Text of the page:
This book was entertaining and a quick read.
Bam-Bam
If you are curious about Prince because you like music than this book is well worth the read.
Paul D. Lemelle
Facts with no content that any biography should have.
Dejan Dukovski

Most Helpful Customer Reviews

35 of 38 people found the following review helpful By Scott Woods on October 31, 2011
Format: Hardcover
This is yet another largely non-exclusive look at Prince that doesn't stand out of the pack. Spending more time on the fat years of Prince and far too little time on the lean, this book reveals almost nothing that a fan of Prince - the most likely candidate to even pick up this book in this day and age - doesn't already know or have access to. There is virtually nothing distinguishing this book from the last five books about Prince that came out in the last ten years. Information is largely culled from the same sources as every other book, the anecdotes are largely old hat at this point, and there isn't the promised revelation of Prince's influence on much more than himself and his audience.

The biggest disappointment is that the opportunity to make a book that stood out is lost by committing the same crime that almost every other book about Prince makes: it acts like the last 15 years didn't happen. It spends 290 of its 356 pages of actual text on the albums leading up to 1996 (12 total, not counting soundtracks) and a practically scant 66 pages on the TEN albums that followed. It covers the early, more successful (and, not coincidental I am sure, thoroughly picked over) period of his career almost song by song, but then almost dismisses the last fifteen years of his career by comparison.

At this point I'd rather just read a book about all of the other acts Prince has launched, or a treatise that genuinely attempted to parse out his influence on culture and art during his tenure. if there's anything left to say about Prince, no one but Prince is likely to write the book compelling enough to warrant purchasing (and we all know how likely that is to happen). I'd say this is fine for people who are looking for an entry into Prince's world, but that's the same thing you can say about every other book about Prince.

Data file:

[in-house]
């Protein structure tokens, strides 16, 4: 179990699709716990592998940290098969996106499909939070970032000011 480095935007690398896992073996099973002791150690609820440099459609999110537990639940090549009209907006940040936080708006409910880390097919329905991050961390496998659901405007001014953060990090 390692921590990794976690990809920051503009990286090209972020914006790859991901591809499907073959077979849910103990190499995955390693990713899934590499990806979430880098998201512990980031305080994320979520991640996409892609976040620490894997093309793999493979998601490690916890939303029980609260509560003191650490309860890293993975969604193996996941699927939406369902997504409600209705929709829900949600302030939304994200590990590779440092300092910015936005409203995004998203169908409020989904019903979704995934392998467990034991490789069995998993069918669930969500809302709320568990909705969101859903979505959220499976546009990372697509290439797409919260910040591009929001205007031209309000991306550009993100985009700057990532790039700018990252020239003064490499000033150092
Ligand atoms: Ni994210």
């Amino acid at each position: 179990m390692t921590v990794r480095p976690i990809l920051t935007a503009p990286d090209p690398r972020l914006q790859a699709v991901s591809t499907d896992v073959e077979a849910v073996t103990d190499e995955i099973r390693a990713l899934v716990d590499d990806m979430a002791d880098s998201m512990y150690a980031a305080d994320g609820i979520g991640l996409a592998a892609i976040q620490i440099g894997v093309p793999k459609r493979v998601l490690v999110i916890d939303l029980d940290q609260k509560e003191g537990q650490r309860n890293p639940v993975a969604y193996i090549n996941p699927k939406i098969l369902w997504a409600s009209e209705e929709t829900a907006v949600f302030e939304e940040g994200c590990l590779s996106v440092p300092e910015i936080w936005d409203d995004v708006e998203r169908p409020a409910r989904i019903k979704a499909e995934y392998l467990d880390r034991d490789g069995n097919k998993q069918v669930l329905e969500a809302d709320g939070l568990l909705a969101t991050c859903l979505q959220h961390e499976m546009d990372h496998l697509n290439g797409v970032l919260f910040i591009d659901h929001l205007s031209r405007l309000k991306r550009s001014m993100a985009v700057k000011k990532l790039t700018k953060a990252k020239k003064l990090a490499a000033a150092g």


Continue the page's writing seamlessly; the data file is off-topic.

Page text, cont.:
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9 of 10 people found the following review helpful By Brandon Windsor on November 27, 2011
Format: Hardcover
Here's the deal, any Prince fan can give you a timeline with his music and singles up to and during his time with The Revolution, but this book digs a little deeper. In 'Prince' we see how this one-time untouchable rockstar loses his footing and is swallowed up by his own ego. I enjoyed reading about his time with The Revolution and his fear that they were getting bigger than he wanted them to be and how he refuses to relinquish creative control to anyone, including Wendy and Lisa even though he encouraged their input. We also get a look into his business, or lack there of. We learn how he destroys what could be a great avenue for music output, his record label Paisley Park, by not hiring the proper people to run it like a business. 'Prince' also gives us an in depth look into his war with Warner Bros, a record label that supported him until he wouldn't get out of his own way and how they finally gave him enough rope to hang himself.